Updated: Motor Burn Completed at NASA's Wallops Facility - WBOC-TV 16, Delmarvas News Leader, FOX 21 -

Updated: Motor Burn Completed at NASA's Wallops Facility

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(Photo: WBOC) (Photo: WBOC)

ATLANTIC, Va.- NASA says it has completed the static burn of a Peregrine solid rocket motor at its Wallops Flight Facility on the Eastern Shore of Virginia.

Originally scheduled for March 19, the burn was rescheduled for Friday at 2 p.m. because of forecasted poor weather this weekend, according to Keith Koehler, a NASA spokesman.

Results and analyses of the burn will be applied to two other Peregrine motors at Wallops, Koehler said.

This burn did not include launching the motor, Koehler said. He said the procedure would include placing the Peregrine motor on a stand and static fired in a horizontal position. The motor is highly instrumented to give engineers data on its performance, according to Koehler. In addition, high speed cameras were in place to monitor the burn.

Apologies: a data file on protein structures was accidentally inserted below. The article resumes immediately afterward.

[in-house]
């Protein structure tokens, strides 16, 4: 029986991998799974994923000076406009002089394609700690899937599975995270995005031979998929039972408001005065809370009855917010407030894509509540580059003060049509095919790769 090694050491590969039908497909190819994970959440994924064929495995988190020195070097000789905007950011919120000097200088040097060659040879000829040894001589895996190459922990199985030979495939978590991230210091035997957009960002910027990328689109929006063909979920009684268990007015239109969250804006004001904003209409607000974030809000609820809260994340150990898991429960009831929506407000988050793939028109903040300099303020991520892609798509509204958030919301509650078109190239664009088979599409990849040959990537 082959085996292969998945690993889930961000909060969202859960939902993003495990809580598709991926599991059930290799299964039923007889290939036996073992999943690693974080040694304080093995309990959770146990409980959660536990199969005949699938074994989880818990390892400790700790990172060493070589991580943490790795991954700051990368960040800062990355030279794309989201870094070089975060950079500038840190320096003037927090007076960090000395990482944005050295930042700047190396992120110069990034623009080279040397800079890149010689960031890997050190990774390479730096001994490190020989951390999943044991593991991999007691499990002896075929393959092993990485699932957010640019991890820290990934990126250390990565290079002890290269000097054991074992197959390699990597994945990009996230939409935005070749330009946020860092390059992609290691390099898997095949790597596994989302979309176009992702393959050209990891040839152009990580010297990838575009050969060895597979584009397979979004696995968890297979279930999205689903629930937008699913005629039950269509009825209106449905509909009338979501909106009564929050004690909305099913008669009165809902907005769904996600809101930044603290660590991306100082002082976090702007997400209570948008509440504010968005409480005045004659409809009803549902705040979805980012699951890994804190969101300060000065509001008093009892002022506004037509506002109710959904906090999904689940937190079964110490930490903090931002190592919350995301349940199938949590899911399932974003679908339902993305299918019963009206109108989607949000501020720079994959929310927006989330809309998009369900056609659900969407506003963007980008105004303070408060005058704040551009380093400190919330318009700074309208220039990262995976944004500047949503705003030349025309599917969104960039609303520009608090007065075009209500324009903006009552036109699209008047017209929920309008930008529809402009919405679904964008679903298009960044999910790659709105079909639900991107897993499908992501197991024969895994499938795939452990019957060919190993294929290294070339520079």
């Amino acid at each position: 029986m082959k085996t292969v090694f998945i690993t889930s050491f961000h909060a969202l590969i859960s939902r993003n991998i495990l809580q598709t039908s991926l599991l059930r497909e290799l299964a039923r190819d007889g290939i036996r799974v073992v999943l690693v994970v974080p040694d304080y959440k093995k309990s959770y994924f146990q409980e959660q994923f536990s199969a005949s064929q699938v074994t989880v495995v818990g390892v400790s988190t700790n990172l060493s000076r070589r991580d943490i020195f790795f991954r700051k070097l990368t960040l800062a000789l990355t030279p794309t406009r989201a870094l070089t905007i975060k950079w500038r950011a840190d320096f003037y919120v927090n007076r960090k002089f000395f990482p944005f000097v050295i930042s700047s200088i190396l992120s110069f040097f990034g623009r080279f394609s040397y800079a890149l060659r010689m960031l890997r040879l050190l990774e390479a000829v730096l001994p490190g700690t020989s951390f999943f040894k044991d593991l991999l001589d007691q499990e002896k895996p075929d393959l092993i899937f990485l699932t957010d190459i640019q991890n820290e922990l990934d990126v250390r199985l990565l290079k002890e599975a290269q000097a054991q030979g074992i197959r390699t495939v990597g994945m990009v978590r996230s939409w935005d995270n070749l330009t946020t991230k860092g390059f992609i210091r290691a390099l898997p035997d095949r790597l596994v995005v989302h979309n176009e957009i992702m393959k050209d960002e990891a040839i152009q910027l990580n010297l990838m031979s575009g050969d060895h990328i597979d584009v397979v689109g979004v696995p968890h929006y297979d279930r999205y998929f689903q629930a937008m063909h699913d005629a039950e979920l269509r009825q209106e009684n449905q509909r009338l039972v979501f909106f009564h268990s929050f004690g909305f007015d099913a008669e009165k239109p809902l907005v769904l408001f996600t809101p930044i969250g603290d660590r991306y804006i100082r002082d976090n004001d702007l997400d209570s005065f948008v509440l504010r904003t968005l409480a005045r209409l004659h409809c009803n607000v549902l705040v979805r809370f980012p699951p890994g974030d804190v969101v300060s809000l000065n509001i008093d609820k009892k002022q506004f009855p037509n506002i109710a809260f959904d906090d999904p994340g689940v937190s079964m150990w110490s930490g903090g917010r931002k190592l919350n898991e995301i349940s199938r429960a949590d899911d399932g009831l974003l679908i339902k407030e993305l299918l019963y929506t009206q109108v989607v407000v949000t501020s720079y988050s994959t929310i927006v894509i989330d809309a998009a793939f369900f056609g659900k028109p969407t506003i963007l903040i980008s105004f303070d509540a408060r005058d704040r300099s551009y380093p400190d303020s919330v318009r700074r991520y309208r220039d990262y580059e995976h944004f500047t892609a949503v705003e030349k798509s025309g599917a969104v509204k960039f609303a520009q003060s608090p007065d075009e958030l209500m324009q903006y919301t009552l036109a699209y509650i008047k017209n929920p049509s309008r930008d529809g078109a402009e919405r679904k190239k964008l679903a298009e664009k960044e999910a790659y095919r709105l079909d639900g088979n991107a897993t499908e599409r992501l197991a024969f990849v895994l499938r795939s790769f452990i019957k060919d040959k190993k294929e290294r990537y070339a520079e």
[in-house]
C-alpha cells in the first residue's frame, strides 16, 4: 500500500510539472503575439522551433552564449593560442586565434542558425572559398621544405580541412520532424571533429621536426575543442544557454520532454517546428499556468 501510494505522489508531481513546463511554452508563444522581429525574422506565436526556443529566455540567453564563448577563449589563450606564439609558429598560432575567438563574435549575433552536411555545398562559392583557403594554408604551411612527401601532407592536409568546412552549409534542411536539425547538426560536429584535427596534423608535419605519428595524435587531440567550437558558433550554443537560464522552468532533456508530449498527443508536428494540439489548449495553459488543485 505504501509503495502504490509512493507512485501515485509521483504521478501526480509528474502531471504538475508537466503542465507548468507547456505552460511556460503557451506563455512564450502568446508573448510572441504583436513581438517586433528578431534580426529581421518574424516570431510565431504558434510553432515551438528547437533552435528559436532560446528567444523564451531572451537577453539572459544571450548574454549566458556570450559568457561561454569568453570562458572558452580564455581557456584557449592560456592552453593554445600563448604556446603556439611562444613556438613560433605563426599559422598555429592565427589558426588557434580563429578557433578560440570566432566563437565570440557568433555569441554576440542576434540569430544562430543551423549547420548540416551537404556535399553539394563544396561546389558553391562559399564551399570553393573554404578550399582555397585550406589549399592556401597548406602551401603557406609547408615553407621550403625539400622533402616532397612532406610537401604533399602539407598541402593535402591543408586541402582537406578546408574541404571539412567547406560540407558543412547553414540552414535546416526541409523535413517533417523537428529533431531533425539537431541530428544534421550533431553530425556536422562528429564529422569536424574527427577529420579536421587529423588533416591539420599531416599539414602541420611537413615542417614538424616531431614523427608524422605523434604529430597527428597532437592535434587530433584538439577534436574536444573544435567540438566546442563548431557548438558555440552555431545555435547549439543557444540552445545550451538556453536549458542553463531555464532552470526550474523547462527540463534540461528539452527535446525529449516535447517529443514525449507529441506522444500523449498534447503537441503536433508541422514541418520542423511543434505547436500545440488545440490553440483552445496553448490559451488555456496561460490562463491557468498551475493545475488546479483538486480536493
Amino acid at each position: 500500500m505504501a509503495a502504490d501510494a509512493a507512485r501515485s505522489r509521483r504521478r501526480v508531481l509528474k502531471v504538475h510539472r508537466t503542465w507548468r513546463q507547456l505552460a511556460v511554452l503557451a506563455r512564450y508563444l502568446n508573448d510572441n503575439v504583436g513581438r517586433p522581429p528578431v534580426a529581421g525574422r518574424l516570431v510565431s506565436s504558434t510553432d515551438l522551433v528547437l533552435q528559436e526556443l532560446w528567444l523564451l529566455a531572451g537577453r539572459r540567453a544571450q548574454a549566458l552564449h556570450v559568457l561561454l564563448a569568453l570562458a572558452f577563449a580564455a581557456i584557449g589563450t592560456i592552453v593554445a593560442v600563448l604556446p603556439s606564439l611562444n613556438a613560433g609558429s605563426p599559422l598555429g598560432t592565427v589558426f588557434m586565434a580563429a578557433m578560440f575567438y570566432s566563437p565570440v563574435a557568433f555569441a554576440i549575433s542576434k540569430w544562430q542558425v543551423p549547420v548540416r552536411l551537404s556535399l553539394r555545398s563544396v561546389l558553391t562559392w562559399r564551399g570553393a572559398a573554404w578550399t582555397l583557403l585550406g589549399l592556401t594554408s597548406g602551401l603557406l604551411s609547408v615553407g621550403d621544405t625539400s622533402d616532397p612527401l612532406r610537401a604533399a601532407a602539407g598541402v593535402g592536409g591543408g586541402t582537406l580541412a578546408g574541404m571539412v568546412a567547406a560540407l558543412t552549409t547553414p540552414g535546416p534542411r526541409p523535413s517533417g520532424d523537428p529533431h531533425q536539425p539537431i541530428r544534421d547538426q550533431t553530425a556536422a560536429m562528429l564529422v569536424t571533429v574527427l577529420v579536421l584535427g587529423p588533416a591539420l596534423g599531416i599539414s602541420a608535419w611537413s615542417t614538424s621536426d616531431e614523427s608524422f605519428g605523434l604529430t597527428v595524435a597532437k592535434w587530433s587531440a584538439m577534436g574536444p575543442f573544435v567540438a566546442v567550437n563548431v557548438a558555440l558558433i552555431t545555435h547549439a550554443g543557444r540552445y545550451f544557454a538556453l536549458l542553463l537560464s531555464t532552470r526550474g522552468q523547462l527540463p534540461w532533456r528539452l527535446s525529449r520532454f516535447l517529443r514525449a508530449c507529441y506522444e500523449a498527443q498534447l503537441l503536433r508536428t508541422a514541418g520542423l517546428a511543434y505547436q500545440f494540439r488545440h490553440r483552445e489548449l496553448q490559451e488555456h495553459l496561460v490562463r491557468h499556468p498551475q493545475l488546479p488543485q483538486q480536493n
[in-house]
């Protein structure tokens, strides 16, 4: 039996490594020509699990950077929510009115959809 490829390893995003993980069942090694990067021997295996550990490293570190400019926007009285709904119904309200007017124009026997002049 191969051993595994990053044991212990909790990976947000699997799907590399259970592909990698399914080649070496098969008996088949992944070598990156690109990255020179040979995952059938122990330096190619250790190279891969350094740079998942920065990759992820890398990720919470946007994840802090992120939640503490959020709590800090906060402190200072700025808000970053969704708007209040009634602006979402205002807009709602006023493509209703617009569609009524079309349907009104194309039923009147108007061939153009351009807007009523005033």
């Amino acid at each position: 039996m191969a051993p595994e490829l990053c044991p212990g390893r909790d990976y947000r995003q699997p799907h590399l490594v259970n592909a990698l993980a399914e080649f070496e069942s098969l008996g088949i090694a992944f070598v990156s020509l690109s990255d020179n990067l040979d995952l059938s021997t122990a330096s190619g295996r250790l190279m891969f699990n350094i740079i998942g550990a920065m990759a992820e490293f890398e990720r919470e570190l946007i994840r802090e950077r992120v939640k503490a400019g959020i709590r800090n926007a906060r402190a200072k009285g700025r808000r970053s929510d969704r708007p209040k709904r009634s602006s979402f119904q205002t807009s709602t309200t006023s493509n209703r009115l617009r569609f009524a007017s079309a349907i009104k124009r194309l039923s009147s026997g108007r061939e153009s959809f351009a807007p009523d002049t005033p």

Koehler said the Peregrine sounding rocket motor development started as a NASA Engineering and Safety Center project and was designed in-house by NASA engineers, but was built in cooperation with commercial suppliers from across America. Peregrine may eventually be used as an alternative to current motors used by the NASA Sounding Rocket Program under the agency’s Science Mission Directorate, Koehler said. 

The Peregrine motor is 20-feet long and 20-inches in diameter. It provides 30,000 pounds of thrust. The thrust for the Peregrine is a little more than half that of the first stage Terrier motor used in suborbital rocket launches earlier this month from Wallops, Koehler said. 

Updates on the burn are available on the Wallops Facebook page.

Koehler said dates have not been determined for additional burns, or a possible launch of the final motor. 

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